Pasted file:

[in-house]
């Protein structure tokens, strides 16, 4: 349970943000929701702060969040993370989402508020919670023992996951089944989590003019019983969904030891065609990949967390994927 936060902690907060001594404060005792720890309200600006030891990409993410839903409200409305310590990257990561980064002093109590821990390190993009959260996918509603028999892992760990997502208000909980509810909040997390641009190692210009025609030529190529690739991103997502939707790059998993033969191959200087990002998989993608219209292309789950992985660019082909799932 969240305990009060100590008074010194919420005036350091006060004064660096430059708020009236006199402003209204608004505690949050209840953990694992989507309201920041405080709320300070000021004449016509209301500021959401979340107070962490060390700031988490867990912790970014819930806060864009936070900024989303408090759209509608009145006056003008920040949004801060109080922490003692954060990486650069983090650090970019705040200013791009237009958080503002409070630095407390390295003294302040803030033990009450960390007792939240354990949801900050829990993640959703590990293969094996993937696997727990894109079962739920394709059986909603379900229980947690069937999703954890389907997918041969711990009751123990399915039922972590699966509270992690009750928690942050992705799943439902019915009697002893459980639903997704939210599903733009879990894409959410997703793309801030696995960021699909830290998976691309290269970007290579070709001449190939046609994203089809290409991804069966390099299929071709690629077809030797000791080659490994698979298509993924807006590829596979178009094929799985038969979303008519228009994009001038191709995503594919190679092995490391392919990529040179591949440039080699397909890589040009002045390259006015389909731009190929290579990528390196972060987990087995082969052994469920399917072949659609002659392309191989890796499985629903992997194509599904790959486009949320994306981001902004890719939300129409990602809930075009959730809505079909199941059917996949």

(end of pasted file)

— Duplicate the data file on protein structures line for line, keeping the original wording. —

[in-house]
């Protein structure tokens, strides 16, 4: 349970943000929701702060969040993370989402508020919670023992996951089944989590003019019983969904030891065609990949967390994927 936060902690907060001594404060005792720890309200600006030891990409993410839903409200409305310590990257990561980064002093109590821990390190993009959260996918509603028999892992760990997502208000909980509810909040997390641009190692210009025609030529190529690739991103997502939707790059998993033969191959200087990002998989993608219209292309789950992985660019082909799932 969240305990009060100590008074010194919420005036350091006060004064660096430059708020009236006199402003209204608004505690949050209840953990694992989507309201920041405080709320300070000021004449016509209301500021959401979340107070962490060390700031988490867990912790970014819930806060864009936070900024989303408090759209509608009145006056003008920040949004801060109080922490003692954060990486650069983090650090970019705040200013791009237009958080503002409070630095407390390295003294302040803030033990009450960390007792939240354990949801900050829990993640959703590990293969094996993937696997727990894109079962739920394709059986909603379900229980947690069937999703954890389907997918041969711990009751123990399915039922972590699966509270992690009750928690942050992705799943439902019915009697002893459980639903997704939210599903733009879990894409959410997703793309801030696995960021699909830290998976691309290269970007290579070709001449190939046609994203089809290409991804069966390099299929071709690629077809030797000791080659490994698979298509993924807006590829596979178009094929799985038969979303008519228009994009001038191709995503594919190679092995490391392919990529040179591949440039080699397909890589040009002045390259006015389909731009190929290579990528390196972060987990087995082969052994469920399917072949659609002659392309191989890796499985629903992997194509599904790959486009949320994306981001902004890719939300129409990602809930075009959730809505079909199941059917996949």